In this episode I talk with blogger Paula Rollo about intentional blogging. Blogging intentionally means blogging with goals and an audience in mind. Blogging with a clear focus will help you as you create content and make decisions about how often to blog or what kind of posts you want to create. Blogging intentionally also makes your blog more accessible to readers because it will help your blog to become more cohesive and unified.

Paula Rollo blogs at Beauty Through Imperfection and also the newly launched Blogger 2 Business (along with Holly Homer, who joined the podcast to talk about Facebook & formulas in episode 4). She began blogging for fun and then later changed her goals and her blog into something totally new. What started as a sort of outlet for a new mom became a steady stream of income for her family as her intentional blogging transformed how she blogged.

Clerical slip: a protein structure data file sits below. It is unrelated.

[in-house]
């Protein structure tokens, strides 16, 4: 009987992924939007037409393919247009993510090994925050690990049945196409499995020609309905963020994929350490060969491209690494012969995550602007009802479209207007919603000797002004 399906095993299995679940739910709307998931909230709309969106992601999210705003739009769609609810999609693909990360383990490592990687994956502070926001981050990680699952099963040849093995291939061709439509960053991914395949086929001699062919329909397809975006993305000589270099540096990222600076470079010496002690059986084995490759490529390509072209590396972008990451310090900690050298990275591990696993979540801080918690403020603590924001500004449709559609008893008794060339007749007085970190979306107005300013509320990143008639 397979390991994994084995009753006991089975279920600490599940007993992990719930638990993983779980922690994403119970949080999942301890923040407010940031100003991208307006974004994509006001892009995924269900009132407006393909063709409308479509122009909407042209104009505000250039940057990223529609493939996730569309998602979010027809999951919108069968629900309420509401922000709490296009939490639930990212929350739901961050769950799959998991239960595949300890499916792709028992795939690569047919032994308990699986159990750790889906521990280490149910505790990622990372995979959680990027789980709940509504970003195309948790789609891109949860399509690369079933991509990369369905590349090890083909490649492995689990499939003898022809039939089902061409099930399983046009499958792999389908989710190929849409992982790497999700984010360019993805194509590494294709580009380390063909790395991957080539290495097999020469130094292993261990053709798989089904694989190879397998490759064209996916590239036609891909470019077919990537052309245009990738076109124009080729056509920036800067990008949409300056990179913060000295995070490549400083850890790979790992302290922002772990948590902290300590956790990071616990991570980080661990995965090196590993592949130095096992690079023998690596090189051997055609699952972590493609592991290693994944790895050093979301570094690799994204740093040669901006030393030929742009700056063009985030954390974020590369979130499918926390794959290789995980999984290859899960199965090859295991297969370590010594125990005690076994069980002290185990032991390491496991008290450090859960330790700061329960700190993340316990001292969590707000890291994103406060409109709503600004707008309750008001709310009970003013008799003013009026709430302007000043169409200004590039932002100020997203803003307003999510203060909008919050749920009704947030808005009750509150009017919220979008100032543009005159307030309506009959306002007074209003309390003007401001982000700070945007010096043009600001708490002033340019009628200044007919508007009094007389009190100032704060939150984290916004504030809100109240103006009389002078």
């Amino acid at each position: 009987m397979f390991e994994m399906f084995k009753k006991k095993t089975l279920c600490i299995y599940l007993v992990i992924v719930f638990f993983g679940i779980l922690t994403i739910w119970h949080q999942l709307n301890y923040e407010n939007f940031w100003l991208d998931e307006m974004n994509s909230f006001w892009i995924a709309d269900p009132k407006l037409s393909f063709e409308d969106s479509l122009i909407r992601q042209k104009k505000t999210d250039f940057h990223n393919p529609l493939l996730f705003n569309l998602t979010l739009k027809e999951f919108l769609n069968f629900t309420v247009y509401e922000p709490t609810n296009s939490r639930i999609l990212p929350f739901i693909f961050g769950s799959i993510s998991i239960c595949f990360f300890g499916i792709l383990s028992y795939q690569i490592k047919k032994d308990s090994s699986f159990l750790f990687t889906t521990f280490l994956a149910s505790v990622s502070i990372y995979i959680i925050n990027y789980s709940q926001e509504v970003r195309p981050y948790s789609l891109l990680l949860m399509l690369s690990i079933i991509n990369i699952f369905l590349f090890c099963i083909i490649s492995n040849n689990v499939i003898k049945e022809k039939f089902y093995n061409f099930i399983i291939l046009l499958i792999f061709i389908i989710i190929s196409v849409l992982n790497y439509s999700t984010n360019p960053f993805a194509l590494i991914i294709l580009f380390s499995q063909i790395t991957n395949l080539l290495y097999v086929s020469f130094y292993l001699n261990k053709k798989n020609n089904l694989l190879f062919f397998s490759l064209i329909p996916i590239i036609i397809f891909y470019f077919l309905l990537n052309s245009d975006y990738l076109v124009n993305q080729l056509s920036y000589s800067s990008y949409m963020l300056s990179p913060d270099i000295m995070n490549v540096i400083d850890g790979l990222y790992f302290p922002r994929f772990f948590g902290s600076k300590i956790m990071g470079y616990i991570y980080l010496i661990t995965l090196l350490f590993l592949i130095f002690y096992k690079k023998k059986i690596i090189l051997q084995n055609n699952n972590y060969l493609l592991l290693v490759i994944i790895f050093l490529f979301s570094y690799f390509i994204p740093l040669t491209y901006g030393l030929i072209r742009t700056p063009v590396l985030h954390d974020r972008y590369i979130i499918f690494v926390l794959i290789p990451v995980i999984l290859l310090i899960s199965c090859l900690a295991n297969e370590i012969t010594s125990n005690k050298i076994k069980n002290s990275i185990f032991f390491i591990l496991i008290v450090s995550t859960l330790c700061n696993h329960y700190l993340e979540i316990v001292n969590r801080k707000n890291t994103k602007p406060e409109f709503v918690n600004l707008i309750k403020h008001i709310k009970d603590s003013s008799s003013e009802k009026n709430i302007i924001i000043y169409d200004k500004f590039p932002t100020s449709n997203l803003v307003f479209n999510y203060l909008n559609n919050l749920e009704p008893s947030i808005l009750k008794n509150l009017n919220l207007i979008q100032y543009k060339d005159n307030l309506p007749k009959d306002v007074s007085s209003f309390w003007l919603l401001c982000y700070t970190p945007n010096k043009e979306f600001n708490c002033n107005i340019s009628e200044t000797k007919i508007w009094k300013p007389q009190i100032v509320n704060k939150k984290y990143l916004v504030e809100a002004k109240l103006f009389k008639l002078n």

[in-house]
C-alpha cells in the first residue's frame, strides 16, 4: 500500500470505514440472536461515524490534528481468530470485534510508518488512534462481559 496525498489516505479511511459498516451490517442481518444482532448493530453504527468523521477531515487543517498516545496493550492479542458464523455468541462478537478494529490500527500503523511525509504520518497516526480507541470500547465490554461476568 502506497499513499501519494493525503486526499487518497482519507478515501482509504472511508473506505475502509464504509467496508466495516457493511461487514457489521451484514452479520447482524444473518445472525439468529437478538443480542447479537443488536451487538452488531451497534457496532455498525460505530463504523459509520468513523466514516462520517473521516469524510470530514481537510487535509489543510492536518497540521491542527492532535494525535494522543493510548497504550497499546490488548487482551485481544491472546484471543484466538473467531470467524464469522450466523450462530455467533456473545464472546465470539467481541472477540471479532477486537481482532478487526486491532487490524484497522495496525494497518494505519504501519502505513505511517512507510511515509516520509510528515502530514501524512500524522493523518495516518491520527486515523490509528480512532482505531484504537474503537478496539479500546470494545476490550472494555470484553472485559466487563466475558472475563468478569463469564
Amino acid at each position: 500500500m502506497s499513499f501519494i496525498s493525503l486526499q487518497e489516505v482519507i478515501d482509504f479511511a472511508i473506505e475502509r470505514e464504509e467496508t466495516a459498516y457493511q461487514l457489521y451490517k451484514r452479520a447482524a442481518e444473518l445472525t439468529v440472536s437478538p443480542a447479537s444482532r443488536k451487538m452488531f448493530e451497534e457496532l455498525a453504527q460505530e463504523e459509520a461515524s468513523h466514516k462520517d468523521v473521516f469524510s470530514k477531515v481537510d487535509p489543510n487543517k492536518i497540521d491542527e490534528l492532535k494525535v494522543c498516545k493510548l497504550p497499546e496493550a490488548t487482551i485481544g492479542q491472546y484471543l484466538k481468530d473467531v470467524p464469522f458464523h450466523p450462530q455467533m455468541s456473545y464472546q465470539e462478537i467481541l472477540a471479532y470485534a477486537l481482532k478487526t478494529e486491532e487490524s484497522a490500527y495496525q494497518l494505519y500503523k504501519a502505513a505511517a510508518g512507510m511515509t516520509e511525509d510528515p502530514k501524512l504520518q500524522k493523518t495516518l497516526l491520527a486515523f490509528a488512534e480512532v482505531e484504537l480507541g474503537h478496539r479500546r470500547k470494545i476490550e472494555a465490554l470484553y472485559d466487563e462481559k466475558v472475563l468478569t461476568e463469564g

You can also find Paula at  What Is That? I Need It or on Facebook, Pinterest, and Twitter.

At a Glance

You can start a blog for one reason and rebrand if your life, goals, or plans change!
Set realistic goals and revisit them at timely increments for you.
Many bloggers choose Wordpress over Blogger for a lot of different reasons.
Paula made a slow but intentional transition to a new kind of blogging, keeping some things that her readers liked while adding new content. She chose to focus on numbers before monetization.
You can monetize your blog through ads (like Google adsense), affiliates (like Amazon), networks that connect bloggers with brands for sponsored posts (like Social Fabric or Izea), selling a product like a book.